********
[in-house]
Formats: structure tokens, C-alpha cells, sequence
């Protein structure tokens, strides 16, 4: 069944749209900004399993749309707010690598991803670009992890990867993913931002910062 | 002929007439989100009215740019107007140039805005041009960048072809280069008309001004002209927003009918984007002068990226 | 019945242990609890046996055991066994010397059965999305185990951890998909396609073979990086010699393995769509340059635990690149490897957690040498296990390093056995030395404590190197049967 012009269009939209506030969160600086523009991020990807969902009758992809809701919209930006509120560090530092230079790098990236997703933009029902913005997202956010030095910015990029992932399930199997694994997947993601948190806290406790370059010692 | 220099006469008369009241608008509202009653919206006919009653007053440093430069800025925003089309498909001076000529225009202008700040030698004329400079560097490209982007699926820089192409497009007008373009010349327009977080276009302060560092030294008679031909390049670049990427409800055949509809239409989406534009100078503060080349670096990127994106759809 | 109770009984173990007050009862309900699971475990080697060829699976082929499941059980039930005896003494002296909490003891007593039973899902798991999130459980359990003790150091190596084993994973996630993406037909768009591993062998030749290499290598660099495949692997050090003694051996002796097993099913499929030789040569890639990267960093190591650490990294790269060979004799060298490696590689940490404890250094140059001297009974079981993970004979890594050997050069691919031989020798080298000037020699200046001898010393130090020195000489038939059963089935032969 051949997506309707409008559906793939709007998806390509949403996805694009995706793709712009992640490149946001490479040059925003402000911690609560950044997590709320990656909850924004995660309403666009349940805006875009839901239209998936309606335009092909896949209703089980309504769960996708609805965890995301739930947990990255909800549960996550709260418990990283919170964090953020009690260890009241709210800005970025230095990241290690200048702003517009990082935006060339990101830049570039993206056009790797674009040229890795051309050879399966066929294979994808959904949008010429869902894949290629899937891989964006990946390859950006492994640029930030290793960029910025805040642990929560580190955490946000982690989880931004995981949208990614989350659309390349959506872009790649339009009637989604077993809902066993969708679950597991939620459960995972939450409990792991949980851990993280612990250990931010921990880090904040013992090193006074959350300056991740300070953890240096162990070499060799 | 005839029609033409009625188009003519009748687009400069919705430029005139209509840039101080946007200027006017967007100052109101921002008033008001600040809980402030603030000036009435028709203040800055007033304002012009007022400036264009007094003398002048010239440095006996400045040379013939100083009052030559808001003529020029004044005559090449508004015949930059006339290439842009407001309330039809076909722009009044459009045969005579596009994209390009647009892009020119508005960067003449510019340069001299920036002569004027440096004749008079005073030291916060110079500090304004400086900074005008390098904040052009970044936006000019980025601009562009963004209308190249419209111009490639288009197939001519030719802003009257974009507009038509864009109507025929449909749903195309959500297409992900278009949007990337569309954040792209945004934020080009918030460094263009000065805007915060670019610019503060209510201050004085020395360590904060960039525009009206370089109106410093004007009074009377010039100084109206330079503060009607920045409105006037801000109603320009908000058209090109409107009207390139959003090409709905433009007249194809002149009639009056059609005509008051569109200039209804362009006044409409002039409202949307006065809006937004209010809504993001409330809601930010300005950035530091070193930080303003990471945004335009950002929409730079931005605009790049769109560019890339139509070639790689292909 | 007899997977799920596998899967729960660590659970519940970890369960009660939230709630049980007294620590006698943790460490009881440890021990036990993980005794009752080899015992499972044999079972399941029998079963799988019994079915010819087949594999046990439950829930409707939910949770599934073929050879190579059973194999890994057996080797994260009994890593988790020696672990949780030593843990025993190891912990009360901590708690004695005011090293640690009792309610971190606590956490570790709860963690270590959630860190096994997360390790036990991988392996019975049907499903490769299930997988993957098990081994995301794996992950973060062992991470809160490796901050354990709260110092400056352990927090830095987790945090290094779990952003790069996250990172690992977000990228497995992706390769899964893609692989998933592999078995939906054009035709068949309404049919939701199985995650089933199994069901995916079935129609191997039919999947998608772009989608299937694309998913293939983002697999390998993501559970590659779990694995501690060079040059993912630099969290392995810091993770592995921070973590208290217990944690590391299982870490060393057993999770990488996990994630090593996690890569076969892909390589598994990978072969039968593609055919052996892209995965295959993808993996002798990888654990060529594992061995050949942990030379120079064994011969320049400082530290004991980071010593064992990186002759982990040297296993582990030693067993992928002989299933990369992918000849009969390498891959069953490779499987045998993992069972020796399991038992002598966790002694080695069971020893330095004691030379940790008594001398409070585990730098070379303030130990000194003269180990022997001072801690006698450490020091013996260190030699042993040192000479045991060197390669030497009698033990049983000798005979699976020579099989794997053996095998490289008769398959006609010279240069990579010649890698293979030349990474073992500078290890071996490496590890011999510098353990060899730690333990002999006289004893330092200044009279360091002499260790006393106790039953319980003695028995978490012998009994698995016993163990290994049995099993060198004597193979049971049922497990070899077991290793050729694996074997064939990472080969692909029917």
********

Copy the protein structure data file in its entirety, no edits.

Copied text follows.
[in-house]
Formats: structure tokens, C-alpha cells, sequence
């Protein structure tokens, strides 16, 4: 069944749209900004399993749309707010690598991803670009992890990867993913931002910062 | 002929007439989100009215740019107007140039805005041009960048072809280069008309001004002209927003009918984007002068990226 | 019945242990609890046996055991066994010397059965999305185990951890998909396609073979990086010699393995769509340059635990690149490897957690040498296990390093056995030395404590190197049967 012009269009939209506030969160600086523009991020990807969902009758992809809701919209930006509120560090530092230079790098990236997703933009029902913005997202956010030095910015990029992932399930199997694994997947993601948190806290406790370059010692 | 220099006469008369009241608008509202009653919206006919009653007053440093430069800025925003089309498909001076000529225009202008700040030698004329400079560097490209982007699926820089192409497009007008373009010349327009977080276009302060560092030294008679031909390049670049990427409800055949509809239409989406534009100078503060080349670096990127994106759809 | 109770009984173990007050009862309900699971475990080697060829699976082929499941059980039930005896003494002296909490003891007593039973899902798991999130459980359990003790150091190596084993994973996630993406037909768009591993062998030749290499290598660099495949692997050090003694051996002796097993099913499929030789040569890639990267960093190591650490990294790269060979004799060298490696590689940490404890250094140059001297009974079981993970004979890594050997050069691919031989020798080298000037020699200046001898010393130090020195000489038939059963089935032969 051949997506309707409008559906793939709007998806390509949403996805694009995706793709712009992640490149946001490479040059925003402000911690609560950044997590709320990656909850924004995660309403666009349940805006875009839901239209998936309606335009092909896949209703089980309504769960996708609805965890995301739930947990990255909800549960996550709260418990990283919170964090953020009690260890009241709210800005970025230095990241290690200048702003517009990082935006060339990101830049570039993206056009790797674009040229890795051309050879399966066929294979994808959904949008010429869902894949290629899937891989964006990946390859950006492994640029930030290793960029910025805040642990929560580190955490946000982690989880931004995981949208990614989350659309390349959506872009790649339009009637989604077993809902066993969708679950597991939620459960995972939450409990792991949980851990993280612990250990931010921990880090904040013992090193006074959350300056991740300070953890240096162990070499060799 | 005839029609033409009625188009003519009748687009400069919705430029005139209509840039101080946007200027006017967007100052109101921002008033008001600040809980402030603030000036009435028709203040800055007033304002012009007022400036264009007094003398002048010239440095006996400045040379013939100083009052030559808001003529020029004044005559090449508004015949930059006339290439842009407001309330039809076909722009009044459009045969005579596009994209390009647009892009020119508005960067003449510019340069001299920036002569004027440096004749008079005073030291916060110079500090304004400086900074005008390098904040052009970044936006000019980025601009562009963004209308190249419209111009490639288009197939001519030719802003009257974009507009038509864009109507025929449909749903195309959500297409992900278009949007990337569309954040792209945004934020080009918030460094263009000065805007915060670019610019503060209510201050004085020395360590904060960039525009009206370089109106410093004007009074009377010039100084109206330079503060009607920045409105006037801000109603320009908000058209090109409107009207390139959003090409709905433009007249194809002149009639009056059609005509008051569109200039209804362009006044409409002039409202949307006065809006937004209010809504993001409330809601930010300005950035530091070193930080303003990471945004335009950002929409730079931005605009790049769109560019890339139509070639790689292909 | 007899997977799920596998899967729960660590659970519940970890369960009660939230709630049980007294620590006698943790460490009881440890021990036990993980005794009752080899015992499972044999079972399941029998079963799988019994079915010819087949594999046990439950829930409707939910949770599934073929050879190579059973194999890994057996080797994260009994890593988790020696672990949780030593843990025993190891912990009360901590708690004695005011090293640690009792309610971190606590956490570790709860963690270590959630860190096994997360390790036990991988392996019975049907499903490769299930997988993957098990081994995301794996992950973060062992991470809160490796901050354990709260110092400056352990927090830095987790945090290094779990952003790069996250990172690992977000990228497995992706390769899964893609692989998933592999078995939906054009035709068949309404049919939701199985995650089933199994069901995916079935129609191997039919999947998608772009989608299937694309998913293939983002697999390998993501559970590659779990694995501690060079040059993912630099969290392995810091993770592995921070973590208290217990944690590391299982870490060393057993999770990488996990994630090593996690890569076969892909390589598994990978072969039968593609055919052996892209995965295959993808993996002798990888654990060529594992061995050949942990030379120079064994011969320049400082530290004991980071010593064992990186002759982990040297296993582990030693067993992928002989299933990369992918000849009969390498891959069953490779499987045998993992069972020796399991038992002598966790002694080695069971020893330095004691030379940790008594001398409070585990730098070379303030130990000194003269180990022997001072801690006698450490020091013996260190030699042993040192000479045991060197390669030497009698033990049983000798005979699976020579099989794997053996095998490289008769398959006609010279240069990579010649890698293979030349990474073992500078290890071996490496590890011999510098353990060899730690333990002999006289004893330092200044009279360091002499260790006393106790039953319980003695028995978490012998009994698995016993163990290994049995099993060198004597193979049971049922497990070899077991290793050729694996074997064939990472080969692909029917």